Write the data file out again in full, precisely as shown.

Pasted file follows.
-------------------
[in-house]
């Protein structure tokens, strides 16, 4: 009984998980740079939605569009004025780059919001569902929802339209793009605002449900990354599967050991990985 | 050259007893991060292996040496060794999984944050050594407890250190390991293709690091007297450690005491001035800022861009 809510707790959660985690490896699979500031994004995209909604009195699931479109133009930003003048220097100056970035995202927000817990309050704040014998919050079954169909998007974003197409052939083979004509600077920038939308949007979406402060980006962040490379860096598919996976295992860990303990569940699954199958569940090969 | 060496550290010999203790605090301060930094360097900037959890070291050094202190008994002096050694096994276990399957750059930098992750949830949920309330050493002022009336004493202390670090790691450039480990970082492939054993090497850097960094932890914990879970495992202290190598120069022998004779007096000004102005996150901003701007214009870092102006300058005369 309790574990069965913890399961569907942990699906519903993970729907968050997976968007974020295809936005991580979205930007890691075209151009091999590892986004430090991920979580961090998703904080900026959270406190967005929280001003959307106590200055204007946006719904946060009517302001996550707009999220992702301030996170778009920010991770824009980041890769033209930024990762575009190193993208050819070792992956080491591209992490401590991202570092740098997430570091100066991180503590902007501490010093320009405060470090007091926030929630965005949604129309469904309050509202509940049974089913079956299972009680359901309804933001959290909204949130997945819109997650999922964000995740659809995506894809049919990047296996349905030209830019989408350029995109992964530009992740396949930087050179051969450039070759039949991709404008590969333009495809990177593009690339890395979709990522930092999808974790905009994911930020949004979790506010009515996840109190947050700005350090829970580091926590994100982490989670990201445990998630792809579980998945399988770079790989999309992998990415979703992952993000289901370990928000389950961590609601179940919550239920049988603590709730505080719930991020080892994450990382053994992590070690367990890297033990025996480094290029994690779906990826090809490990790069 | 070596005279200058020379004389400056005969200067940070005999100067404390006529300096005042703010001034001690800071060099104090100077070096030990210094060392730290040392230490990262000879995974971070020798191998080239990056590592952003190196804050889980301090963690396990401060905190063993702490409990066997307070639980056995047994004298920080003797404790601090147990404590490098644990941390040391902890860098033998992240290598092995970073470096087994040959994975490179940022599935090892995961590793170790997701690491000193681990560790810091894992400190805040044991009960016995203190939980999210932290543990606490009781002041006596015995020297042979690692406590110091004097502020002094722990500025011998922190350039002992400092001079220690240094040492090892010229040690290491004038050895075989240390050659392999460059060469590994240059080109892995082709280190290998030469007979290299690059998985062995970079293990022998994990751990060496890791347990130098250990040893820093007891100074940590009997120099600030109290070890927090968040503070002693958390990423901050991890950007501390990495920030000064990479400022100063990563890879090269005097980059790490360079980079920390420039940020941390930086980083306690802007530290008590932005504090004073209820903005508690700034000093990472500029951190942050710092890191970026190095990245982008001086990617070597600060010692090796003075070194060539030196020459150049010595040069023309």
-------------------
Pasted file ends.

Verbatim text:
[in-house]
């Protein structure tokens, strides 16, 4: 009984998980740079939605569009004025780059919001569902929802339209793009605002449900990354599967050991990985 | 050259007893991060292996040496060794999984944050050594407890250190390991293709690091007297450690005491001035800022861009 809510707790959660985690490896699979500031994004995209909604009195699931479109133009930003003048220097100056970035995202927000817990309050704040014998919050079954169909998007974003197409052939083979004509600077920038939308949007979406402060980006962040490379860096598919996976295992860990303990569940699954199958569940090969 | 060496550290010999203790605090301060930094360097900037959890070291050094202190008994002096050694096994276990399957750059930098992750949830949920309330050493002022009336004493202390670090790691450039480990970082492939054993090497850097960094932890914990879970495992202290190598120069022998004779007096000004102005996150901003701007214009870092102006300058005369 309790574990069965913890399961569907942990699906519903993970729907968050997976968007974020295809936005991580979205930007890691075209151009091999590892986004430090991920979580961090998703904080900026959270406190967005929280001003959307106590200055204007946006719904946060009517302001996550707009999220992702301030996170778009920010991770824009980041890769033209930024990762575009190193993208050819070792992956080491591209992490401590991202570092740098997430570091100066991180503590902007501490010093320009405060470090007091926030929630965005949604129309469904309050509202509940049974089913079956299972009680359901309804933001959290909204949130997945819109997650999922964000995740659809995506894809049919990047296996349905030209830019989408350029995109992964530009992740396949930087050179051969450039070759039949991709404008590969333009495809990177593009690339890395979709990522930092999808974790905009994911930020949004979790506010009515996840109190947050700005350090829970580091926590994100982490989670990201445990998630792809579980998945399988770079790989999309992998990415979703992952993000289901370990928000389950961590609601179940919550239920049988603590709730505080719930991020080892994450990382053994992590070690367990890297033990025996480094290029994690779906990826090809490990790069 | 070596005279200058020379004389400056005969200067940070005999100067404390006529300096005042703010001034001690800071060099104090100077070096030990210094060392730290040392230490990262000879995974971070020798191998080239990056590592952003190196804050889980301090963690396990401060905190063993702490409990066997307070639980056995047994004298920080003797404790601090147990404590490098644990941390040391902890860098033998992240290598092995970073470096087994040959994975490179940022599935090892995961590793170790997701690491000193681990560790810091894992400190805040044991009960016995203190939980999210932290543990606490009781002041006596015995020297042979690692406590110091004097502020002094722990500025011998922190350039002992400092001079220690240094040492090892010229040690290491004038050895075989240390050659392999460059060469590994240059080109892995082709280190290998030469007979290299690059998985062995970079293990022998994990751990060496890791347990130098250990040893820093007891100074940590009997120099600030109290070890927090968040503070002693958390990423901050991890950007501390990495920030000064990479400022100063990563890879090269005097980059790490360079980079920390420039940020941390930086980083306690802007530290008590932005504090004073209820903005508690700034000093990472500029951190942050710092890191970026190095990245982008001086990617070597600060010692090796003075070194060539030196020459150049010595040069023309």